House of Representatives

Income Tax Assessment Bill 1973

Income Tax Assessment Act 1973

Second Reading Speech

Mr CREAN (Melbourne Ports -- Treasurer)(4.3)-I move:

That the Bill be now read a second time.

This is a Bill to amend several aspects of the income tax law. Its main proposals are designed to curtail widespread misuse of some features of the law and so to ensure that proper effect is given to the policy underlying provisions intended to provide concessions for particular purposes. Much of the Bill is taken up with measures relating to the concessional deductions for life insurance premiums and superannuation contributions and to provisions concerned with company losses and bad debts and with dividend distributions by private companies.

A concessional deduction of up to $1.200 a year is allowable to a person for amounts paid as life insurance premiums or as personal contributions to a superannuation fund. This concession is provided to encourage a person to make financial provision for his own retirement, or for his dependants when he dies and one of course could add 'her dependants', if it is a female. For some time however, it has been exploited for very different purposes. Practices have grown up that have nothing at all to do with the objectives underlying the concession; they are simply arrangements adopted by people who are in a position to do so to avoid the payment of tax which ought to be paid. The most widely used arrangements take advantage of the fact that an insurance policy in force for a relatively short time may be surrendered for an amount close to the sum of the premiums paid on it. Many policies are taken out solely to secure the tax deduction and are surrendered at the earliest practicable time. In effect the person concerned gets a tax deduction for premiums which to a large extent are received back within a short time. These arrangements do not remotely accord with the policy underlying the concession. Another source of tax saving which is quite out of step with the policy objectives is the use of short term endowment policies.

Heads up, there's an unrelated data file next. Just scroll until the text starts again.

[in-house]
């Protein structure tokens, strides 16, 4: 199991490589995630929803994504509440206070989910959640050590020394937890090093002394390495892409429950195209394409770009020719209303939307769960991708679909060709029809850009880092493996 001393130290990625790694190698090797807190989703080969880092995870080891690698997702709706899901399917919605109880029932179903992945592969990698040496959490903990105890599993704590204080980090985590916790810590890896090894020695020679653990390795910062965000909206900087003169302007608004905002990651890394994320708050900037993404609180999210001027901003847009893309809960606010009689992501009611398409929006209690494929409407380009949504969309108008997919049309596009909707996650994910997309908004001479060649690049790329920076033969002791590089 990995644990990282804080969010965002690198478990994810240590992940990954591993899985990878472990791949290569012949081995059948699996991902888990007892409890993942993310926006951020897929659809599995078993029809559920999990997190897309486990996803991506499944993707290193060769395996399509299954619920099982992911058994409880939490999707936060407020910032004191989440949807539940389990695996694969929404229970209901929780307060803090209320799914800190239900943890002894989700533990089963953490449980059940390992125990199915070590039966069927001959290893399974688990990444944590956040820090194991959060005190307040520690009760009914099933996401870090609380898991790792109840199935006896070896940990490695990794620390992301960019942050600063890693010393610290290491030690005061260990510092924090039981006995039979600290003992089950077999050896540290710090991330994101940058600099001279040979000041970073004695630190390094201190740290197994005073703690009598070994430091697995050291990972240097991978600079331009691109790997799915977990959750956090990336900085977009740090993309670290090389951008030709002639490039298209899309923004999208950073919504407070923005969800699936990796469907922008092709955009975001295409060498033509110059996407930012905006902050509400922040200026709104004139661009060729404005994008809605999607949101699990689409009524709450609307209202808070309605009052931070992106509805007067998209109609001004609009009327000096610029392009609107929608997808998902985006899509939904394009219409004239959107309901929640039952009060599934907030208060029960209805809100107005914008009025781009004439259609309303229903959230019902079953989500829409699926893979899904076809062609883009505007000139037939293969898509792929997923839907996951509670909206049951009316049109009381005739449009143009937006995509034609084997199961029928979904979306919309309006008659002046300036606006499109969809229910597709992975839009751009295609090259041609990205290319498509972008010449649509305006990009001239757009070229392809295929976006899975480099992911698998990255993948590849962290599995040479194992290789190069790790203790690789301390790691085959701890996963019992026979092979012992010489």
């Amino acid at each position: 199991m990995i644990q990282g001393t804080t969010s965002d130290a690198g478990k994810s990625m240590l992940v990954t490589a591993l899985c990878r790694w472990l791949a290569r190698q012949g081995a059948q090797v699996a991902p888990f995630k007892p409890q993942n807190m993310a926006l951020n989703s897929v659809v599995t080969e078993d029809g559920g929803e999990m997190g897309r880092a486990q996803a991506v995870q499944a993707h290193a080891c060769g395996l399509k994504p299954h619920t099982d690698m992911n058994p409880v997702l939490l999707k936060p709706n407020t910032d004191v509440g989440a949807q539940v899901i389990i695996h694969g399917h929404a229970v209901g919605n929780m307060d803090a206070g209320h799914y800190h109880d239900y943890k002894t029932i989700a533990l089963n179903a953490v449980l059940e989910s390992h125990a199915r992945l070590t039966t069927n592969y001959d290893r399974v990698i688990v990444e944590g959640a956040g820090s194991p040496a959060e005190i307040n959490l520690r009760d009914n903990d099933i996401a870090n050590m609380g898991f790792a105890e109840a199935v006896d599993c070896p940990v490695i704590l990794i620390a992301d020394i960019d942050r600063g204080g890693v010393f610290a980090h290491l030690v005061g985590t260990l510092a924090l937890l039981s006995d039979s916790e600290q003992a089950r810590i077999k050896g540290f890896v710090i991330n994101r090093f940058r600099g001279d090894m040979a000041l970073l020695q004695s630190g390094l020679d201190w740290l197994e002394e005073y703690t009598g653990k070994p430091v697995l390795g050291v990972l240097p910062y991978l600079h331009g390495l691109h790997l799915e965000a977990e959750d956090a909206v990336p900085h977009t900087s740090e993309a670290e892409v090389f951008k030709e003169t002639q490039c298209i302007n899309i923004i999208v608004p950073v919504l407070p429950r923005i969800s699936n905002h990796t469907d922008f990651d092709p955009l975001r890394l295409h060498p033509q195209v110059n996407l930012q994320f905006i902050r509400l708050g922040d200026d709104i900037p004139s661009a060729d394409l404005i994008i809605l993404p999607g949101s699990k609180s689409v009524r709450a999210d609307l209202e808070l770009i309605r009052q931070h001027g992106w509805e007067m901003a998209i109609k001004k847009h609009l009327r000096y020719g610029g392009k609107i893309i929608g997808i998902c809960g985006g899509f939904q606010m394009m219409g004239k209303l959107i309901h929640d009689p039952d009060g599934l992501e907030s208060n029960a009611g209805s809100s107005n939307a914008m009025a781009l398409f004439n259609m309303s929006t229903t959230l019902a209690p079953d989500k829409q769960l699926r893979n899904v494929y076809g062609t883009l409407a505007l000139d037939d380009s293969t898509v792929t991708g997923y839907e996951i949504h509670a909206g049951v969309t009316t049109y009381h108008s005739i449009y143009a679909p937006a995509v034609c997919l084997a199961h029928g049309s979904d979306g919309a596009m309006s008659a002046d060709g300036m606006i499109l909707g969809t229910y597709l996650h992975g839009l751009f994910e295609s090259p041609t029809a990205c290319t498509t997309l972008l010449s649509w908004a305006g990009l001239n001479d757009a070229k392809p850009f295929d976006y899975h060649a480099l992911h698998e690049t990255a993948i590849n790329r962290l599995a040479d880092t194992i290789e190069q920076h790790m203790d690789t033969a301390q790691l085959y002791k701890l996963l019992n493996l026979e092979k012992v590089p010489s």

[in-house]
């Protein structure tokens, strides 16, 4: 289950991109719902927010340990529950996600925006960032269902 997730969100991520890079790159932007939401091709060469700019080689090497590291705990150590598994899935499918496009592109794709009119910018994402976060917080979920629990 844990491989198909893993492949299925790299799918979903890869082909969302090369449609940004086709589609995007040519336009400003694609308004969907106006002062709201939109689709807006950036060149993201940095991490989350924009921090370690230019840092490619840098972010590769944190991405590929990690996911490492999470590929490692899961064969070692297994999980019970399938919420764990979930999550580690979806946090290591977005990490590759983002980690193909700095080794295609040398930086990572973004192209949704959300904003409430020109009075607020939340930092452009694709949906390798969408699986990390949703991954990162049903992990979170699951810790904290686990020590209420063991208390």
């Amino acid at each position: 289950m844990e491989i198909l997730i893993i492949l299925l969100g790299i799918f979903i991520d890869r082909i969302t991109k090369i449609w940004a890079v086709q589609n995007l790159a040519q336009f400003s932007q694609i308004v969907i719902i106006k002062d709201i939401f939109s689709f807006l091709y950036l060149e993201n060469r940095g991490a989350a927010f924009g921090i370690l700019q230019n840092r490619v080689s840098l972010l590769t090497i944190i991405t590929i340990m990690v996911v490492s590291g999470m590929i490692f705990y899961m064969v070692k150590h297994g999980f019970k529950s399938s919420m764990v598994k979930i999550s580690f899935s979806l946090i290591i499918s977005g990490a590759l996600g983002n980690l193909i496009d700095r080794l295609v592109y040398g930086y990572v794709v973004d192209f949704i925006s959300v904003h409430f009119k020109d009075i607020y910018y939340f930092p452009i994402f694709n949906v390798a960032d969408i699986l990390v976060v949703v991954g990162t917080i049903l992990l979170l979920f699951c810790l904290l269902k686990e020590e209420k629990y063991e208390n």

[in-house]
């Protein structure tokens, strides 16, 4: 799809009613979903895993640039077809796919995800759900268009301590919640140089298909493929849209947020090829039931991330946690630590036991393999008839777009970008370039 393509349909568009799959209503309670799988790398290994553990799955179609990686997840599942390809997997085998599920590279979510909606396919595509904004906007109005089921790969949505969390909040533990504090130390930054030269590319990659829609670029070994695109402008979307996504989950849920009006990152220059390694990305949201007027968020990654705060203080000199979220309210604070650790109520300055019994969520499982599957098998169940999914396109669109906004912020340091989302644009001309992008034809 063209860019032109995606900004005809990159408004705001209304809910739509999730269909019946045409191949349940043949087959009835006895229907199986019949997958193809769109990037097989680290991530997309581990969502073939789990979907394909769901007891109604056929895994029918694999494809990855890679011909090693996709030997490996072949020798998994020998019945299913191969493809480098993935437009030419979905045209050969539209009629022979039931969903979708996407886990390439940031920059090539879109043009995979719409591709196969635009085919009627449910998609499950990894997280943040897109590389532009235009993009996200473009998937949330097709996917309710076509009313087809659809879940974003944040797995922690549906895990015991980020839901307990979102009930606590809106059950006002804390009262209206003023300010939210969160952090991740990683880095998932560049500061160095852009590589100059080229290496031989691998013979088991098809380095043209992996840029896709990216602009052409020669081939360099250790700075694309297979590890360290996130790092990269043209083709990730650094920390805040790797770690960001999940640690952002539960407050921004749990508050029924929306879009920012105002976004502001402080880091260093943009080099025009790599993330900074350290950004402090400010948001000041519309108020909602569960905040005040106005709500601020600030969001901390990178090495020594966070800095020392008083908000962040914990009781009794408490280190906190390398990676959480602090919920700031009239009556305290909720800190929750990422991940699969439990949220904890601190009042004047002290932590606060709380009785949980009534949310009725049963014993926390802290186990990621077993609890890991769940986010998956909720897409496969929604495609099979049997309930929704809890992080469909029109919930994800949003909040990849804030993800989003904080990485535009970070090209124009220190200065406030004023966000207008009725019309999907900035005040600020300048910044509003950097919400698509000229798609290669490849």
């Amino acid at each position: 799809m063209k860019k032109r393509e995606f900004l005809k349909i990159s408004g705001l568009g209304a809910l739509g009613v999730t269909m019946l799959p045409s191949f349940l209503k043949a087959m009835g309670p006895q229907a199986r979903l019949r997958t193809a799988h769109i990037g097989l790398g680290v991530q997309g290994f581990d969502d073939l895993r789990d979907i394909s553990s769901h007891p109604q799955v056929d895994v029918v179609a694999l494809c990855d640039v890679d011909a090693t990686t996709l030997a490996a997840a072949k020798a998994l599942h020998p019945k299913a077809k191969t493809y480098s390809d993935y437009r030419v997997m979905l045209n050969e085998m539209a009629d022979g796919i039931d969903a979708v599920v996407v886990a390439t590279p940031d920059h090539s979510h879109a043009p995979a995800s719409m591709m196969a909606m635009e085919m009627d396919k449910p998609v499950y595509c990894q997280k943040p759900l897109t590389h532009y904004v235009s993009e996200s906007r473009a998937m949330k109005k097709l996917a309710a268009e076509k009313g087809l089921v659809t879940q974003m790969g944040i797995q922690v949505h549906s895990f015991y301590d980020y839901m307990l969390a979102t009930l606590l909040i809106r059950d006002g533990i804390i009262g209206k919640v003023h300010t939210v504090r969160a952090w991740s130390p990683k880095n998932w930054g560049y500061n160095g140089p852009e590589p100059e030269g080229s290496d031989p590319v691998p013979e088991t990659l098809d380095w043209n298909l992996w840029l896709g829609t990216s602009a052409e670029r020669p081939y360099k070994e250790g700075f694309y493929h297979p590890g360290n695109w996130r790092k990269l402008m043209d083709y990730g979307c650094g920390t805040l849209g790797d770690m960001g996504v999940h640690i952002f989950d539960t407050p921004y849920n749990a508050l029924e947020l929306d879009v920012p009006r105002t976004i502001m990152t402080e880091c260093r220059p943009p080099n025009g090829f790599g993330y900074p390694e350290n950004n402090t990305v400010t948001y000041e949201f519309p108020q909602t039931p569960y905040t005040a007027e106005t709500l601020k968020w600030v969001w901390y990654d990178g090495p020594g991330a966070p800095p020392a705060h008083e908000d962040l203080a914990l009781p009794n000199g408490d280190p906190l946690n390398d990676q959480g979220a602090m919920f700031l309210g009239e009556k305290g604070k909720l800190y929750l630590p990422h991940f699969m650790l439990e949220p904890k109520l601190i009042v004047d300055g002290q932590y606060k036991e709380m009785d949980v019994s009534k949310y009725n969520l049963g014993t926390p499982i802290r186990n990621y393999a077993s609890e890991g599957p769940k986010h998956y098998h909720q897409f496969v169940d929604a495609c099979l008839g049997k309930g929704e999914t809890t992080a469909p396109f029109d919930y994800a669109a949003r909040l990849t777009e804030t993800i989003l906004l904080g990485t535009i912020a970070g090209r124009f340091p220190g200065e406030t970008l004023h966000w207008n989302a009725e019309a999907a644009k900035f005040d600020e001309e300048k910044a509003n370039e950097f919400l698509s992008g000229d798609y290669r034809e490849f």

I foreshadowed this feature of the amendments proposed in this Bill in a public statement I made on 29th December 1972. In broad terms, the amendments will change the law so that, with some exceptions, a deduction will not be available for premiums on a policy which provides for benefits (other than death benefits) to be paid within 10 years after the issue of the policy. Other countries- notably New Zealand and the United Kingdom-have adopted already this basic criterion for these deductions.